Dario Sattui is well known in the Napa Valley as the entrepreneur behind two successful Napa Valley wineries, V. Sattui Winery in St. Helena and Castello di Amorosa in Calistoga. But what many may not know is that Dario Sattui cares deeply about environmental issues and agricultural land preservation, and that he also supports education and vocational programs for youth. It was just announced that he has pledged $1 million to the Boys & Girls Clubs of St. Helena and Calistoga for construction of a permanent Calistoga club facility. Sattui will attend the club’s board of directors meeting on March 20th to present two $500,000 checks, one each from V. Sattui Winery and Castello di Amorosa.
The donation was a perfect fit as the Boys and Girls Club will also teach the children about environmental issues. Sattui believes in order to preserve the land, we must start by educating children. “The Club will teach about the environment and how important it is to preserve it, especially the precious environment in Napa County,” Sattui said. “It will teach of the value of agriculture, and teach nutrition as well as exercise.” He continued, “The Club will tutor kids, teach computer skills, among others, and provide guidance counselors.”
Additionally, for the past eight years V. Sattui has partnered with the Napa Valley Vintners “Adopt-a-School program,” for which V. Sattui yearly hosts 125 students from the 8th grade class of the Robert Louis Stevenson Middle School. The students arrive at 9 am and are greeted by Sattui who speaks to the students of his family’s 19th Century immigration to the USA, and a history of the winery including how they survived prohibition in the 1920s. They then break into small groups where they attend short lectures presented by the V. Sattui executive management team on topics such as the science of winemaking, mathematical applications in business, and language arts as it applies to communication with consumers and employees. At noon students are then treated to a picnic lunch.
Similarly, Castello di Amorosa hosts the school’s 7th grade students providing them with a hands-on historical tour of the 12th century Tuscan castle-winery.
For Sattui, the Adopt- a-School giving is ongoing, both in cash and in-kind. For example, V. Sattui Winery encourages student exercise by providing a grant to the hiking club. Additionally, the winery has delivered a catered lunch from the gourmet Marketplace and Deli as recognition for teachers, staff and administrators. Furthermore, V. Sattui Winery participated in a Summer Scavenger Hunt as well as being a large contributor to the Yosemite scholarship fund field trip for the eighth graders of RLS Middle School.
Sattui is also a significant supporter of Napa Valley Hospice, Hands Across the Valley, St. Helena Family Center’s Student Assistance Program and the Napa Valley Land Trust. In the last 10 years, V. Sattui Winery has protected over 550 acres in the Napa Valley with conservation easements that restrict the development of land with homes and preserves hundreds of acres of vineyards, oak woodlands and grassland open space forever. He also has an active role with the Festival del Sole to help bring music to the Napa Valley.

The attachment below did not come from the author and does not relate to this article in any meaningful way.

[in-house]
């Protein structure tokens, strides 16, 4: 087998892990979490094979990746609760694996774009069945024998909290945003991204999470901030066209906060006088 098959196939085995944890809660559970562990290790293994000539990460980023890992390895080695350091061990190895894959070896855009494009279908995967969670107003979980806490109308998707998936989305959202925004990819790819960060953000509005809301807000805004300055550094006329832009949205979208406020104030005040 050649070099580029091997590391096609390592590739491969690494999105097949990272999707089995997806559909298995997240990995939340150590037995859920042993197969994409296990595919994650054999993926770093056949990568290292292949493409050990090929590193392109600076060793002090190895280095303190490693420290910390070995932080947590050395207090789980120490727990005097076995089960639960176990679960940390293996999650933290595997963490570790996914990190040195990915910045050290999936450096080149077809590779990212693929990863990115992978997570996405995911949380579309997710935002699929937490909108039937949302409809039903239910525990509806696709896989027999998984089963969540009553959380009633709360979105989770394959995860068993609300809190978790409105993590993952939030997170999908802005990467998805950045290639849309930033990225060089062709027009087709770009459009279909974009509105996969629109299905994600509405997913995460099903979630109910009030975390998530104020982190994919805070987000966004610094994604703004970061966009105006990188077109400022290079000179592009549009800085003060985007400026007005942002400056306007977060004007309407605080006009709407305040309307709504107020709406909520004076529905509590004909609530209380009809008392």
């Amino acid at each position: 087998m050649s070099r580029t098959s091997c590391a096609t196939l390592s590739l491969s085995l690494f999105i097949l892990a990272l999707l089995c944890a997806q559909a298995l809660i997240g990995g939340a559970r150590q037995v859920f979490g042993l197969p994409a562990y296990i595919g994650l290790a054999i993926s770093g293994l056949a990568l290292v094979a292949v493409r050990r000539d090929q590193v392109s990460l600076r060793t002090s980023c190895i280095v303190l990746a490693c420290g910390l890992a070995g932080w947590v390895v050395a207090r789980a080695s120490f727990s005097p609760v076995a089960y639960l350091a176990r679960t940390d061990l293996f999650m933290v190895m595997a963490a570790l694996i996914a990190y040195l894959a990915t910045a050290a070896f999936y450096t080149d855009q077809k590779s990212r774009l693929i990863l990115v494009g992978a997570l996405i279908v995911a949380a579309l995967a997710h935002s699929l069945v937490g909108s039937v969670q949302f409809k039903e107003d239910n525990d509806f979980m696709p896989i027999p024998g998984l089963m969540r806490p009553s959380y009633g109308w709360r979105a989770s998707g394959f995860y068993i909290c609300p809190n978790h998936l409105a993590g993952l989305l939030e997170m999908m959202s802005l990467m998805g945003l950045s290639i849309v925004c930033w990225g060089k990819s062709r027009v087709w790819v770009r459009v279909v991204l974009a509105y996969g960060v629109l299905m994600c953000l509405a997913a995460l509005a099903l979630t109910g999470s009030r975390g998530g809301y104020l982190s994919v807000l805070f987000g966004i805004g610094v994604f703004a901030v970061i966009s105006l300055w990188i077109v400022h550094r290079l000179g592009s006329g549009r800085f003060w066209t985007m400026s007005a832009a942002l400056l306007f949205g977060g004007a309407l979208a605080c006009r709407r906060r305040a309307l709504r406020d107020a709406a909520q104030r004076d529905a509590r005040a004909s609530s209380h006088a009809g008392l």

V. Sattui Winery is pleased to announce it has been selected as a 2013 winner in The Knot Best of Weddings, a special section featured on TheKnot.com/BOW. TheKnot.com the number-one wedding destination, most trusted by brides.
This is the second year V. Sattui Winery has been voted top pick for The Knot Best of Weddings! Special thanks to all of our amazing brides and grooms!
Late harvest is a term applied to wines made from grapes left on the vine longer than most other wine grapes. The grapes themselves are often raisined, or nearly so, but have been naturally dehydrated on the vine. We allow botrytis to develop—a beneficial fungus that, in response to the humidity of warm days and cool, misty mornings, shrivels the fruit of its water content but preserves its acidity and natural sugars. It takes careful cultivation—and ideal conditions—to foster the growth of this fungus (botrytis cinerea, also called “the noble rot”), for if the weather is unremittingly damp, or rains come shortly before harvest, the botrytis spores run rampant, causing “gray rot” that spreads throughout the clusters, spoiling the fruit.
Even in favorable conditions, harvest workers typically have to go through the vineyard several times to hand-pick the choicest bunches; and often the usable grapes from a single vine may only produce enough juice for a single bottle.
You’ll find that we have been successful once again with a small lot of Riesling that we fostered through the late fall months of 2011 and were rewarded with an amazingly concentrated and intensely flavored after-dinner wine. Rich and sweet, there’s a very desirable honeyed and complex nature to both its aromas and flavors, reminiscent of dried apricot, tangerine and vanilla.